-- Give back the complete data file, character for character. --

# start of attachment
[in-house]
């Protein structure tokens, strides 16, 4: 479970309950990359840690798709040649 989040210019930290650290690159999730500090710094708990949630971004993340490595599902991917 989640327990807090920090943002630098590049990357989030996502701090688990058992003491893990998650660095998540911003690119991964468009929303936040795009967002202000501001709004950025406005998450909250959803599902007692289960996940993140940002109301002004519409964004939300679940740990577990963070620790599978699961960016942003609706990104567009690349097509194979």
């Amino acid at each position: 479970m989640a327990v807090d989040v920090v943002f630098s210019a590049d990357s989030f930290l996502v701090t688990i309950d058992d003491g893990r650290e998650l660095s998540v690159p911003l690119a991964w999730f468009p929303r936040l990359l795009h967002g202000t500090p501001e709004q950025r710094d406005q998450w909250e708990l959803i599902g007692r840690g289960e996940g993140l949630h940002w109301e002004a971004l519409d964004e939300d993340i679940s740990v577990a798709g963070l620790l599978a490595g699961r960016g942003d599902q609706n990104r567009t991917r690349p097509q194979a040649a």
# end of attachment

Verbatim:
[in-house]
């Protein structure tokens, strides 16, 4: 479970309950990359840690798709040649 989040210019930290650290690159999730500090710094708990949630971004993340490595599902991917 989640327990807090920090943002630098590049990357989030996502701090688990058992003491893990998650660095998540911003690119991964468009929303936040795009967002202000501001709004950025406005998450909250959803599902007692289960996940993140940002109301002004519409964004939300679940740990577990963070620790599978699961960016942003609706990104567009690349097509194979």
């Amino acid at each position: 479970m989640a327990v807090d989040v920090v943002f630098s210019a590049d990357s989030f930290l996502v701090t688990i309950d058992d003491g893990r650290e998650l660095s998540v690159p911003l690119a991964w999730f468009p929303r936040l990359l795009h967002g202000t500090p501001e709004q950025r710094d406005q998450w909250e708990l959803i599902g007692r840690g289960e996940g993140l949630h940002w109301e002004a971004l519409d964004e939300d993340i679940s740990v577990a798709g963070l620790l599978a490595g699961r960016g942003d599902q609706n990104r567009t991917r690349p097509q194979a040649a």